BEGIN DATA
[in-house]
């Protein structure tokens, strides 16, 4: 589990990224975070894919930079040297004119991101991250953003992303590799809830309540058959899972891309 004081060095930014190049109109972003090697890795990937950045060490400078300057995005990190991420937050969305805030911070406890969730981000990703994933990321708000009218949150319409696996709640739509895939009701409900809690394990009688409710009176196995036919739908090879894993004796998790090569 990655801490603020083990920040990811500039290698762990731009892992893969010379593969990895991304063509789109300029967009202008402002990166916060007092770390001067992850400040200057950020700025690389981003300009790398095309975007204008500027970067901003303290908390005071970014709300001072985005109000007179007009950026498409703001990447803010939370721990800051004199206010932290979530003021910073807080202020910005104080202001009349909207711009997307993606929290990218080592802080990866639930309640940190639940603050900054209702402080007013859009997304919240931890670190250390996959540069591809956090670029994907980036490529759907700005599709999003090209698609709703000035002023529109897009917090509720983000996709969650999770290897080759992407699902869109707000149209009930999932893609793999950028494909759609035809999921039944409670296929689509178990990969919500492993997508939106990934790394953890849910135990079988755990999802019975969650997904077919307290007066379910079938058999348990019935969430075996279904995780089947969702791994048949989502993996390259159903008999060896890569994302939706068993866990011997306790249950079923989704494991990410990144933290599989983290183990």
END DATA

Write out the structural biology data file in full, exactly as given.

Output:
[in-house]
């Protein structure tokens, strides 16, 4: 589990990224975070894919930079040297004119991101991250953003992303590799809830309540058959899972891309 004081060095930014190049109109972003090697890795990937950045060490400078300057995005990190991420937050969305805030911070406890969730981000990703994933990321708000009218949150319409696996709640739509895939009701409900809690394990009688409710009176196995036919739908090879894993004796998790090569 990655801490603020083990920040990811500039290698762990731009892992893969010379593969990895991304063509789109300029967009202008402002990166916060007092770390001067992850400040200057950020700025690389981003300009790398095309975007204008500027970067901003303290908390005071970014709300001072985005109000007179007009950026498409703001990447803010939370721990800051004199206010932290979530003021910073807080202020910005104080202001009349909207711009997307993606929290990218080592802080990866639930309640940190639940603050900054209702402080007013859009997304919240931890670190250390996959540069591809956090670029994907980036490529759907700005599709999003090209698609709703000035002023529109897009917090509720983000996709969650999770290897080759992407699902869109707000149209009930999932893609793999950028494909759609035809999921039944409670296929689509178990990969919500492993997508939106990934790394953890849910135990079988755990999802019975969650997904077919307290007066379910079938058999348990019935969430075996279904995780089947969702791994048949989502993996390259159903008999060896890569994302939706068993866990011997306790249950079923989704494991990410990144933290599989983290183990």